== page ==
Roberta is passionate about teaching NVC and Mindfulness in service of families, schools, and parents. “I experience the fruits of my practice every day, because there are four generations of my family living here in Asheville. Last week I spent the day with my 91-year-old mother. We went to Grove Park Inn and sat on the Sunset Terrace for hours, looking at the beauty and talking about death. NVC Mindfulness helps me stay fully present and open for these moments of connection.”

Last September, Roberta travelled to Africa for the first time. She was invited by HIV/AIDS activists in Botswana and South Africa to explore how the principles of Nonviolent Communication could support change in a region plagued with a 50% HIV infection rate and much violence. During a Women’s Empowerment workshop she led at the only domestic violence shelter in the country, the residents and staff shared their stories and she asked them, “What would support you in having more freedom and empowerment in your life?”

The women spoke up and every one of them shared the pain they felt when other women didn’t offer true support or friendship – both before and after they had come to the shelter. Roberta asked, “What is difficult about asking for the support you need?” One woman told of how vulnerable she felt sharing her story, because she feared judgment and stigma. Wall asked her a question that is often asked in NVC trainings: “Would you like to hear back from anyone else in the room about how they are feeling hearing your story?”

“Yes, yes,” she answered, “I would. I would like to hear from so-and-so.” And she pointed to another woman. She was very willing to answer, and said, “I’m so happy to hear your story, because it’s so much like mine. I have felt so lonely and so afraid to tell my story and now, hearing yours, I feel you are my sister and that you understand me.”

“This was the experience I had over and over in Botswana,” Wall said. “People who were living with HIV, people whose closest relatives had died from AIDS, were yearning to share their stories, yearning for the closeness and shared empowerment of strategizing ways to protect themselves, yet holding back because of the fear of judgment and stigma.

“We put NVC in service of individuals and organizations by looking deeply with fresh eyes at problems. The NVC method gives people new insights by looking with the lens of connection instead of correction – we connect with the needs people are trying to meet. No criticism or correction. And then we create partnerships with everyone to find new ways, less harmful ways, to meet those same needs.”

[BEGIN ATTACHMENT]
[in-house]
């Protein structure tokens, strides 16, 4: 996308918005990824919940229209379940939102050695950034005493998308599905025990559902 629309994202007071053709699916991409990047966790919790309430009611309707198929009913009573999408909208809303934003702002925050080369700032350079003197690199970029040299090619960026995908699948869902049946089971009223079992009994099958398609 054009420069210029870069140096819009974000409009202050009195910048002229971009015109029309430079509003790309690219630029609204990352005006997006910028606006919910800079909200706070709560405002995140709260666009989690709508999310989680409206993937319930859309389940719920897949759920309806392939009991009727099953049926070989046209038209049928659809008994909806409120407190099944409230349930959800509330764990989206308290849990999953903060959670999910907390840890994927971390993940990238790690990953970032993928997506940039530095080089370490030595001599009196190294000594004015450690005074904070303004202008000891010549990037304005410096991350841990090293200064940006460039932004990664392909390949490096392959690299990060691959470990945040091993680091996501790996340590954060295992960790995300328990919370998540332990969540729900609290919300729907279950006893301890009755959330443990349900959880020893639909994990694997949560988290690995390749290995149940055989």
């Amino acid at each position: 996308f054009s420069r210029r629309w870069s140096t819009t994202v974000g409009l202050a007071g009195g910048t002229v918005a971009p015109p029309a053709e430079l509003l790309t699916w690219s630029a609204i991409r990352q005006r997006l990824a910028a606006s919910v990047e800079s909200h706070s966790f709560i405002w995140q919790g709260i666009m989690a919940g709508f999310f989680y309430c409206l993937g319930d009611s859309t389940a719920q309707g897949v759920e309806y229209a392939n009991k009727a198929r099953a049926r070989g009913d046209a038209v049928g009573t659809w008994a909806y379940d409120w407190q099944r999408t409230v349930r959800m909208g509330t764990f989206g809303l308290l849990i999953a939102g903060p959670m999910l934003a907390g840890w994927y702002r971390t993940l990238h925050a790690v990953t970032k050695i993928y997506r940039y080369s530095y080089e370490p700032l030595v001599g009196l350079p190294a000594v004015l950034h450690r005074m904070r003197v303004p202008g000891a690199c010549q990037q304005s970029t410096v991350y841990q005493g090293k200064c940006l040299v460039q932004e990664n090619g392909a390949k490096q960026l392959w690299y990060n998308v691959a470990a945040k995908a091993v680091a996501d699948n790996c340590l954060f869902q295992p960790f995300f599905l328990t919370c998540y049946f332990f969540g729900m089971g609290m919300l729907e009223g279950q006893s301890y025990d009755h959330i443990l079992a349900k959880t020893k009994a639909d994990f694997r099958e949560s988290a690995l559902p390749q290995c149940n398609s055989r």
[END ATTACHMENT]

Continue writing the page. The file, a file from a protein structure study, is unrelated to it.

Roberta is also here in Asheville as a new grandmother. In learning to negotiate the multiple roles of mother, mother-in-law, grandmother, and the needs of her daughter, son-in-law, grandson, and herself, the practice of NVC has given her a huge degree of trust that there are many different ways to meet the same needs. For example, everyone shares a need for the safety and well being of the baby.

“Our strategies – the specific actions we take to meet that need – may be radically different: everything from immunizations to the use of the word ‘no.’ The guiding NVC principle is that when we identify, share, and accurately hear each other’s needs, we see that our needs are never in contradiction to anyone else’s needs. Conflict only arises at the level of the strategies that are used to meet needs. And there is always an abundance of strategies. Any problem we have is really only a crisis of imagination. The beauty of the system and consciousness offered by NVC is that it applies in relationships, organizations, spiritual paths, families, world systems, and among diverse, even warring, peoples.”

Visit Roberta’s blog, robertaindia.wordpress.com, and her website, www.steps2peace.com, for information. Roberta is very excited to begin a Compassionate Communication Ambassador Training Program locally for Cooper Riis this month. In September, a four-week class series on Anger & Forgiveness at the Asheville-JCC will be open to all. Please e-mail info@steps2peace.com to register and for information about classes and events.


Polly Medlicott is a student of NVC and co-producer of the film, A New Kind of Listening (www.anewkindoflistening.com). People may also email her to find out more about Roberta’s classes: polly.medlicott@gmail.com.